Ebola may no longer be an incurable disease.
Two therapies tested in a clinical trial in the Democratic Republic of Congo appear to dramatically improve survival rates—so much so that both treatments will now be available to all enrolled patients, scientists announced today.
Both treatments rely on transferring antibodies that target the Ebola virus into patients, conferring swift protection. While Ebola typically carries a fatality rate of around 50 percent (and, in the current outbreak, closer to 70 percent), only about 10 percent of patients who began either therapy soon after falling ill succumbed to the disease.
Two other therapies in the trial, which began in November, with less impressive survival rates have been discontinued so that study participants can switch over to better options.
The findings remain preliminary, and it’s unclear how the drugs will perform outside clinical trials. But the researchers behind the announcement are hopeful that this early success may pave the way to halting the ongoing epidemic in the Democratic Republic of Congo, which has killed nearly 2,000 since it began last summer.
The treatments, called REGN-EB3 and mAb-114, both involve an injection of antibodies that latch onto the exterior of the Ebola virus. This swarming strategy blocks the virus from invading cells, while immune cells are recruited to take down the invader. A similar process underlies a third drug in the trial, ZMapp, which has until now been considered the standard of care in Ebola epidemics. But REGN-EB3 and mAb-114 both outperform their predecessor, as well as a fourth drug called remdesivir.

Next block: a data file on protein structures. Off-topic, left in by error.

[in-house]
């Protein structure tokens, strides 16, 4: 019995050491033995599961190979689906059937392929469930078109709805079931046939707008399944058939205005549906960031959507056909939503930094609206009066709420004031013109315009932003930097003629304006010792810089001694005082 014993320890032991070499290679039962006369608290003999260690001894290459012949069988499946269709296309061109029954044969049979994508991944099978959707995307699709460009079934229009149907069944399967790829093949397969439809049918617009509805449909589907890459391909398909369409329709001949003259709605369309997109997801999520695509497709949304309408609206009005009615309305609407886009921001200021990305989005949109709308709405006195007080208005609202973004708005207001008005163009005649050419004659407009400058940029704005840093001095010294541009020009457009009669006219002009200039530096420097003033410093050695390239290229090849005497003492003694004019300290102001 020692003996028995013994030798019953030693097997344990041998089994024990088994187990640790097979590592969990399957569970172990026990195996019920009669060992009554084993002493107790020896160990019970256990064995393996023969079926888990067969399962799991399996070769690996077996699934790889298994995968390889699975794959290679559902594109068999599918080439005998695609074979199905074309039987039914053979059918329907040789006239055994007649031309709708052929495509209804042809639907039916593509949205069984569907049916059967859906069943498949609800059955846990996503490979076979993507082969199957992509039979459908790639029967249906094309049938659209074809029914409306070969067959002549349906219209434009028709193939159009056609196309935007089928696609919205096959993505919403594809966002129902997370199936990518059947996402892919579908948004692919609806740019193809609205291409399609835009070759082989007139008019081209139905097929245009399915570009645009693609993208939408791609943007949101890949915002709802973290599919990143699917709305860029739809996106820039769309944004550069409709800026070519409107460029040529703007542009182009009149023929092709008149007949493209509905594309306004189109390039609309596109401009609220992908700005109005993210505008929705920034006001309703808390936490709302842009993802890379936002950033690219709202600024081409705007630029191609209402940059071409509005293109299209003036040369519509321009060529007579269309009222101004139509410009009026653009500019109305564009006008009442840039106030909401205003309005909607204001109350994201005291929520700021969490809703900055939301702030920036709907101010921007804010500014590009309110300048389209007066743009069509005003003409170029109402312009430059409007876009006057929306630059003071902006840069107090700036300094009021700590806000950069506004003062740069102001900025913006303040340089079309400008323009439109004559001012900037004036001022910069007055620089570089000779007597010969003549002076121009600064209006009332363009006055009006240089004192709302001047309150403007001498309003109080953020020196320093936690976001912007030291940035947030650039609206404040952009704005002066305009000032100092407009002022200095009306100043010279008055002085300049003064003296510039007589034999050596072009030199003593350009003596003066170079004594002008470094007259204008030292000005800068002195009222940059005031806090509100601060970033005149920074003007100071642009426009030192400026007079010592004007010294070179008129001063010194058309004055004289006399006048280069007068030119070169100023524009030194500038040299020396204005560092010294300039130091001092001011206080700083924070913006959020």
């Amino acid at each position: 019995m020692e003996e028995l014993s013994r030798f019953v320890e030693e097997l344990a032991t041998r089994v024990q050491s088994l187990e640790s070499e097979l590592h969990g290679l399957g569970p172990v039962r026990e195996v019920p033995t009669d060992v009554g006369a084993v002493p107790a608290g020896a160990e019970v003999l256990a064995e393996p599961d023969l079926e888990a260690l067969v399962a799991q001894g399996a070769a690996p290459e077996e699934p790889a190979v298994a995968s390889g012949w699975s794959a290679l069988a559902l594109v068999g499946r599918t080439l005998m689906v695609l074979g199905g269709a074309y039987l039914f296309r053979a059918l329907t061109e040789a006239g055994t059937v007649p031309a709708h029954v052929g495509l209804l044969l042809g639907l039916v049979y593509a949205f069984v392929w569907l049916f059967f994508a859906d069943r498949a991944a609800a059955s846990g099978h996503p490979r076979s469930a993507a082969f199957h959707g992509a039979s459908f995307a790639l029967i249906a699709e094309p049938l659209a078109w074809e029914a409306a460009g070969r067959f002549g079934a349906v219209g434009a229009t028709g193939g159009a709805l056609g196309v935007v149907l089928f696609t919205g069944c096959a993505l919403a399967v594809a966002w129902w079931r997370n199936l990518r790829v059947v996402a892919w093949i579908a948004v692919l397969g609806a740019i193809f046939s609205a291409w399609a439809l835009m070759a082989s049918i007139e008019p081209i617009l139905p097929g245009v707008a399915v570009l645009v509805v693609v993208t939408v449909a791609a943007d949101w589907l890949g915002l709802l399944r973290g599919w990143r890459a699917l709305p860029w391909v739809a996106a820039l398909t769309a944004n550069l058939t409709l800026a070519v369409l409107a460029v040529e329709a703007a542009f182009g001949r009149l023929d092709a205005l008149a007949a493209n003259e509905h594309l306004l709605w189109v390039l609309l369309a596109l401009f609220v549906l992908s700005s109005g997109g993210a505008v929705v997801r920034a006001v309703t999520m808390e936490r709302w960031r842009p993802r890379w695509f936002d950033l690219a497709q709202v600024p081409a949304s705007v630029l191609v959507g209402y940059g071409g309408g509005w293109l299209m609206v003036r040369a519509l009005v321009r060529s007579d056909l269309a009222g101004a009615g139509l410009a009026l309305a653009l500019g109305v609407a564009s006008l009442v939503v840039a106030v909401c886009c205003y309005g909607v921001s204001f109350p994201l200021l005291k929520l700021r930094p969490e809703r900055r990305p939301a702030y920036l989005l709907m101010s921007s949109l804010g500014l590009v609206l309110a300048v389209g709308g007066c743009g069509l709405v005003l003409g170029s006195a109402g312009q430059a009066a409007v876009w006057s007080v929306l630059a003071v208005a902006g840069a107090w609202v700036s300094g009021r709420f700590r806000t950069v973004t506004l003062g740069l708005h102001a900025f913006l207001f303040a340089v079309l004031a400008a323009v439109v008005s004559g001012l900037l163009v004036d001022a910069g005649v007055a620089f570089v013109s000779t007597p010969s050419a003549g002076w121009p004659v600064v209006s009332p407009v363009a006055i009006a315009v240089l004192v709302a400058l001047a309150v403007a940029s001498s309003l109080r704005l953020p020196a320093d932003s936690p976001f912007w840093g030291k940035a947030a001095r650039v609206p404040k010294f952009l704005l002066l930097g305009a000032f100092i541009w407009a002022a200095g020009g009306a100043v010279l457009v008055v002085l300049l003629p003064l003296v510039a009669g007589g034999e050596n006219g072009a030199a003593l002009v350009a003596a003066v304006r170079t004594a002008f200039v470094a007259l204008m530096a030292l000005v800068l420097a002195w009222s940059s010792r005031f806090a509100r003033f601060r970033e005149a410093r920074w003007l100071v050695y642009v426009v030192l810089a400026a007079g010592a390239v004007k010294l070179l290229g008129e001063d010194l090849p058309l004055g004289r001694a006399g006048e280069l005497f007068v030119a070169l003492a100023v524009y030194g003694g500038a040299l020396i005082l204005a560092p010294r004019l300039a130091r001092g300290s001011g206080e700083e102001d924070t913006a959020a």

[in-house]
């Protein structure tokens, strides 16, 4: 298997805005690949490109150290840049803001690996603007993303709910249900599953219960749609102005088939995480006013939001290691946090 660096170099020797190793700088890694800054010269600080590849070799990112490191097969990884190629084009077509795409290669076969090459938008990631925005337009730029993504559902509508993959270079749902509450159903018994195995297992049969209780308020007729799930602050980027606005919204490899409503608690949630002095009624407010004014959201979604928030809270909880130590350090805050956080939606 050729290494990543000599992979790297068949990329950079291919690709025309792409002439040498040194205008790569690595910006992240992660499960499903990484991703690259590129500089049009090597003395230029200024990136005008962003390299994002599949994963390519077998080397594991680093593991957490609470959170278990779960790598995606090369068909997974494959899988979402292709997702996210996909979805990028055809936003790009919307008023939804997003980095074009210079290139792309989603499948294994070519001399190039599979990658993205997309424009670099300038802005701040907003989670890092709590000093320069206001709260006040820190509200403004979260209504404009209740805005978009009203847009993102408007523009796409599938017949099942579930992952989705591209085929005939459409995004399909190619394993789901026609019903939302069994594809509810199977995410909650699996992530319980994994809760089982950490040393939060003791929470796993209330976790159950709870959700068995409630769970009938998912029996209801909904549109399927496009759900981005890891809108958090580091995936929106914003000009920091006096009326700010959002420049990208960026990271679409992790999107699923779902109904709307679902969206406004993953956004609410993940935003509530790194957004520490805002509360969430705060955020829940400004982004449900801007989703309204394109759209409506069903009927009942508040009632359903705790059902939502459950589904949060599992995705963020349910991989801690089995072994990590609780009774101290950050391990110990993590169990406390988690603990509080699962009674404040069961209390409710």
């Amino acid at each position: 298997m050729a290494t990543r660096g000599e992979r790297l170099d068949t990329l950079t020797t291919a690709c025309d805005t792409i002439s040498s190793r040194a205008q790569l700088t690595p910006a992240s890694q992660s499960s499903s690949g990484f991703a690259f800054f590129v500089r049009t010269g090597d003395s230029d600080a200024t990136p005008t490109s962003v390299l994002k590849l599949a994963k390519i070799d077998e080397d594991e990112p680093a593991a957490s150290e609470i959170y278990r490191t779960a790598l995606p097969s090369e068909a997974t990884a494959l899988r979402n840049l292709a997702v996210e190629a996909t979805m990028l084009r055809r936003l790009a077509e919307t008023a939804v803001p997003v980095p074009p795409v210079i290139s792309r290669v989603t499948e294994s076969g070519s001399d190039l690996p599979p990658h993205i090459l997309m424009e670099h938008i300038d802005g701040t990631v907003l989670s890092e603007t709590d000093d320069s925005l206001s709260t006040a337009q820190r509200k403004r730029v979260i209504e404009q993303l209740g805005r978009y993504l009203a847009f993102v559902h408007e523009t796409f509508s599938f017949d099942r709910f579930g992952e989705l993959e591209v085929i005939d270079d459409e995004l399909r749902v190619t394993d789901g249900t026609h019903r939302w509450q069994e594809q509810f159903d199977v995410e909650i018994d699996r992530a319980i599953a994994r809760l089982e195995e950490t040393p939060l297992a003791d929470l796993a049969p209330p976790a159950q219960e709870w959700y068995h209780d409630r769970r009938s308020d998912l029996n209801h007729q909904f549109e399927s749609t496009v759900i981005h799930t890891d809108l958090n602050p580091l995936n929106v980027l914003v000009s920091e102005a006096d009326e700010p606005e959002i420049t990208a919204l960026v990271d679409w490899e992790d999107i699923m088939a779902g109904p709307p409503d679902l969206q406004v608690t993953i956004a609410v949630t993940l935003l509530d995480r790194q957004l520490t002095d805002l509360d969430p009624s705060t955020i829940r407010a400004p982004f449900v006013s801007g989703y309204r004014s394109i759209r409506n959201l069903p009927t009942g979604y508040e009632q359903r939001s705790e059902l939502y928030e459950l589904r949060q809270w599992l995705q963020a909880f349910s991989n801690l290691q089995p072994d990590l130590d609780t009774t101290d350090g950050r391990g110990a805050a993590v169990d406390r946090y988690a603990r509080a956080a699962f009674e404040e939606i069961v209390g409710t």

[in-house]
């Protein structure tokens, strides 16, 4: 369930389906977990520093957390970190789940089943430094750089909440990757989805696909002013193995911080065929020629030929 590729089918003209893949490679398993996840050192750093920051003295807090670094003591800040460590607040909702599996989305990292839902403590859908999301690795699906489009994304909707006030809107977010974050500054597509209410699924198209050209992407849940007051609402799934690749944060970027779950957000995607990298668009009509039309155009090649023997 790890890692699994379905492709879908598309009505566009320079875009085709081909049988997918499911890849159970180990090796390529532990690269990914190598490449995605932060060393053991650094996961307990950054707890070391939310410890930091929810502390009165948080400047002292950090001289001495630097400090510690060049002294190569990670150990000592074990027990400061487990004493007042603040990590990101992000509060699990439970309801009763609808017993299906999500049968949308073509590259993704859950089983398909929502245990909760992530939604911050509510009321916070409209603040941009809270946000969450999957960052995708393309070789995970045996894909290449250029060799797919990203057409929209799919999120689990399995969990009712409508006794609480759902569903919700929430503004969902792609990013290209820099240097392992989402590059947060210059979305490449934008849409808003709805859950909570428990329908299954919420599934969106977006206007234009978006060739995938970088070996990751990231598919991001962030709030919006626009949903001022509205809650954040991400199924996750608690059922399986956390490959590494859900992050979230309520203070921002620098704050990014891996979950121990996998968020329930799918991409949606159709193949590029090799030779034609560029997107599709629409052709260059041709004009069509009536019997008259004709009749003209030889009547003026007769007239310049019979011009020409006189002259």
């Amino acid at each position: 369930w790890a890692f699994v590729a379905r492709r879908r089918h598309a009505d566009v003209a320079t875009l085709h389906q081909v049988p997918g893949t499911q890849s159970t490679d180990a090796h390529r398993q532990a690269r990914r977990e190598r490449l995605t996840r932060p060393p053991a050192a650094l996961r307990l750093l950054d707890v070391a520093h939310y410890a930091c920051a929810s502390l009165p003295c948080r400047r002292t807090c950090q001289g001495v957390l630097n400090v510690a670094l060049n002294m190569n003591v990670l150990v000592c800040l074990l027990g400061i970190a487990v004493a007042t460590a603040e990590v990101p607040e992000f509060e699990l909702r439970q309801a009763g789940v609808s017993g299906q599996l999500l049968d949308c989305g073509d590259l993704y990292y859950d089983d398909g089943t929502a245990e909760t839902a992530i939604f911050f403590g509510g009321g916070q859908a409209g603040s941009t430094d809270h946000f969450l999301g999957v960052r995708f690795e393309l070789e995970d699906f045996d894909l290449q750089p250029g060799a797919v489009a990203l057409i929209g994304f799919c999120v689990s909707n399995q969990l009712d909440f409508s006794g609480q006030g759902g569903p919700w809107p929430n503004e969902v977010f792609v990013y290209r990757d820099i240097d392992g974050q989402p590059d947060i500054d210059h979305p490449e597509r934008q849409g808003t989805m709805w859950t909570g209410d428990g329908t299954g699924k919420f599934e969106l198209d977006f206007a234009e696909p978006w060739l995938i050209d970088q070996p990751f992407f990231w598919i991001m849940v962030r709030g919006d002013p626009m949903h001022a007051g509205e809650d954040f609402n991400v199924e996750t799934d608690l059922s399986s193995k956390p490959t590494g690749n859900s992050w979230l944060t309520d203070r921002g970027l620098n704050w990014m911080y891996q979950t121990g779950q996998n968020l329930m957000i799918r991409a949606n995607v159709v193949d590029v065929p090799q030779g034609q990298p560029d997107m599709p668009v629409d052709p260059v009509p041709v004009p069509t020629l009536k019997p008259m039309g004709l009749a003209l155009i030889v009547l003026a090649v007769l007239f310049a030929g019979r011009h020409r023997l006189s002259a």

Across four treatment centers, half the patients taking ZMapp or remdesivir died, while REGN-EB3 and mAb-114 lowered the mortality rate to 29 and 34 percent, respectively. Deaths dwindled further for patients who received therapy soon after they began experiencing symptoms, with about 90 percent of REGN-EB3 and mAb-114 patients surviving, compared to around 65 to 75 percent of those taking the other drugs.
The results came as a complete shock, Sumathi Sivapalasingam, Regeneron’s medical lead on the REGN-EB3 project, told Helen Branswell at STAT News.
The trial’s findings also underscore the urgency for immediate treatment. On average, people arrive at treatment centers about four days after they fall ill, Michael Ryan from the World Health Organization told Sarah Bosely at The Guardian—a delay that not only reduces the chances of survival, but also increases the likelihood that the virus will be transmitted.
There’s no guarantee that the current numbers will hold as a new series of trials begin, now with a renewed focus on comparing the efficacy of REGN-EB3 and mAb-114. But the manufacturers of both drugs have already committed to continued production.
It’s unclear why the two new treatments have a leg up over ZMapp, but it may have something to do with how each is formulated. While ZMapp is a slurry of a single antibody isolated from mice infected with Ebola, REGN-EB3 is a mixture of three—an immune cocktail that boosts the body’s chances of keeping the virus in check. mAb-114 also has a single antibody ingredient, but one isolated that was from a human Ebola survivor, reports Megan Molteni at Wired.
Having two options available also makes for an unexpected boon, providing a natural backup in case one drug or the other encounters complications, Ryan told Donald G. McNeil Jr. at The New York Times.
The forecast isn’t yet clear, especially for the now-unseated ZMapp. But potentially taking its place are two new therapies that may finally change the outcomes for Ebola patients.
“From now on, we will no longer say that Ebola is incurable,” Jean-Jacques Muyembe, the director general of the Institut National de Recherche Biomédicale in DRC, which oversaw the trial, told Bosely. “These advances will help save thousands of lives.”